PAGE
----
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Civil War
00000174-b11b-ddc3-a1fc-bfdbb1a20000The Schreiner University Department of History is honoring the sesquicentennial of the American Civil War with a series of short vignettes focusing on events from 1861 through 1865. The Civil War was the most destructive conflict in American history, but it was also one of our most defining moments as a people and as a nation. Let us know what you think about "This Week in the Civil War." E-mail your comments to Dr. John Huddleston at jhuddles@schreiner.edu.Airs: Weekdays at 5:19 a.m., 8:19 a.m., 4:19 p.m. on KTXI and 4:49 a.m., 9:29 p.m. on KSTX.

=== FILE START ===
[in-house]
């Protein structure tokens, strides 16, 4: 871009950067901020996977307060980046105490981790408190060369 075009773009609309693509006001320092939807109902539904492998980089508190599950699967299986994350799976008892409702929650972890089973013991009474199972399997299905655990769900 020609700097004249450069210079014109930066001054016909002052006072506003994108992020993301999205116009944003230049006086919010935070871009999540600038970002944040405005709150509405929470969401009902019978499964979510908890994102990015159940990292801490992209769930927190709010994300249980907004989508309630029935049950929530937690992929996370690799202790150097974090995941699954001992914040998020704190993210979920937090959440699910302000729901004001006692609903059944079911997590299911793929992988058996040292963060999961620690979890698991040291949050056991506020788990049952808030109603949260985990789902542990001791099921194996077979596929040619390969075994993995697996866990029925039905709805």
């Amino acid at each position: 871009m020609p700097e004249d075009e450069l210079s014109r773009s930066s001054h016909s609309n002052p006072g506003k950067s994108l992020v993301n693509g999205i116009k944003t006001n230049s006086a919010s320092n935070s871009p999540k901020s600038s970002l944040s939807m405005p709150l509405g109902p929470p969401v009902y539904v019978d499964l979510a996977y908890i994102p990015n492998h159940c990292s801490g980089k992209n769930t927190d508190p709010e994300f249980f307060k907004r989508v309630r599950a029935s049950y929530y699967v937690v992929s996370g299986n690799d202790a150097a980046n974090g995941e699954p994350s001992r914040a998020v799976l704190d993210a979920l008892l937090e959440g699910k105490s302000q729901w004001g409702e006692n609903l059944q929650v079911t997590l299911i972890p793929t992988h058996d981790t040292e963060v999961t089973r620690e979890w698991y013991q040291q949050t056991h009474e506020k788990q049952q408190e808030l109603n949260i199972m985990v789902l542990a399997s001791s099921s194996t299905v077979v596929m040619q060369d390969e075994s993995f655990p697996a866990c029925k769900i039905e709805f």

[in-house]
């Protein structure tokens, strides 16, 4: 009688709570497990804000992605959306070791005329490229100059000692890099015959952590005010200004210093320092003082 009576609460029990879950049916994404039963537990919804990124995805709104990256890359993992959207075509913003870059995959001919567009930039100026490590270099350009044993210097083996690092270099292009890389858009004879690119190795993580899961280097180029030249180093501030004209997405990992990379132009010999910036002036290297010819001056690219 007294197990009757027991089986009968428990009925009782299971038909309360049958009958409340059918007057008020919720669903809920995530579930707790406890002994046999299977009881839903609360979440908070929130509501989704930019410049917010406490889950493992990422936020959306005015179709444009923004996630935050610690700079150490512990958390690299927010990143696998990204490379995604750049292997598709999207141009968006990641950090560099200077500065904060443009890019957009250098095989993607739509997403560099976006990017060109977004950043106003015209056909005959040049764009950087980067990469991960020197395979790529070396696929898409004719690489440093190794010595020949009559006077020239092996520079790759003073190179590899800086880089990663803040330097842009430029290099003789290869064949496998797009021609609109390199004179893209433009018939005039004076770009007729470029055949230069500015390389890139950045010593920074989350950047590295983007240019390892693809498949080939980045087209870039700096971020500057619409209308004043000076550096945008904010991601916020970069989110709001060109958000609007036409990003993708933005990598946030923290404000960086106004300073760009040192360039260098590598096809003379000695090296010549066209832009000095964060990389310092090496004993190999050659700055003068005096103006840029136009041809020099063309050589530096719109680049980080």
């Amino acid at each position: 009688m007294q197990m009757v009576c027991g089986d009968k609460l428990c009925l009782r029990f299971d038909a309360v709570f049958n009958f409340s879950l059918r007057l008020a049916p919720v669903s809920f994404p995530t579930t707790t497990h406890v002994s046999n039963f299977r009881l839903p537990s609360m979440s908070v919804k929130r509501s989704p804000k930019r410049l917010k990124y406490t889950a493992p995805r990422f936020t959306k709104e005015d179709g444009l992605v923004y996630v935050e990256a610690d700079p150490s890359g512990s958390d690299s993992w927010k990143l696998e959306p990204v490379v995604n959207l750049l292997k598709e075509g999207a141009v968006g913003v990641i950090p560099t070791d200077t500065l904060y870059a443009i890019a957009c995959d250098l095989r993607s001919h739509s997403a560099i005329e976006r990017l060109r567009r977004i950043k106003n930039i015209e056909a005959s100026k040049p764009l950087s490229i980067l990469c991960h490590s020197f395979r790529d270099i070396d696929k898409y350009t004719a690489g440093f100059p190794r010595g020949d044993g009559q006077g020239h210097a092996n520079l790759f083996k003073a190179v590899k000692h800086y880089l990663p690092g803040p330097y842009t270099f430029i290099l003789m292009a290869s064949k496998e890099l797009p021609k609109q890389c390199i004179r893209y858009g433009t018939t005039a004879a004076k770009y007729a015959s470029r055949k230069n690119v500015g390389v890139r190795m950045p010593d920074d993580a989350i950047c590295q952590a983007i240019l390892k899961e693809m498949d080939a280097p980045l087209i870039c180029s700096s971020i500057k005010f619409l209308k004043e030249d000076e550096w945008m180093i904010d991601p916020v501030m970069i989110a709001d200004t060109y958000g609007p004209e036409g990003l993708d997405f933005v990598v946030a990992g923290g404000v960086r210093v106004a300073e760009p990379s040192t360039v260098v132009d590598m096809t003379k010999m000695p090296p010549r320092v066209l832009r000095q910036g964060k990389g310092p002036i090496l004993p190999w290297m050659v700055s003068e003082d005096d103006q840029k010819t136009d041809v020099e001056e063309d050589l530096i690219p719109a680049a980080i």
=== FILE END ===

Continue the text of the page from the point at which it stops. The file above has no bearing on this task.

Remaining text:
This Week in the Civil War - #845

 While news of the terrible Union carnage at Cold Harbor filtered throughout the North, the northern electorate could take some heart over Union successes in Georgia and Virginia’s Shenandoah Valley.  In Georgia, Federal cavalry entered the town of Acworth, north of New Hope Church, forcing Joseph Johnston to move his Confederates once again to interdict Sherman’s Union forces as they slowly advanced toward Atlanta.  In Virginia, with Confederate forces weakened by transfers to Lee’s army at Cold Harbor, Union cavalry set out to assist David Hunter’s assault on the Shenandoah Valley.  With some 16,000 Union troops steadily advancing against Staunton, Hunter enjoyed a two-to-one advantage over his Confederate counterpart, General W.E. Jones.  While lamenting Grant’s battlefield losses, the northern electorate still held out hope for a Union victory.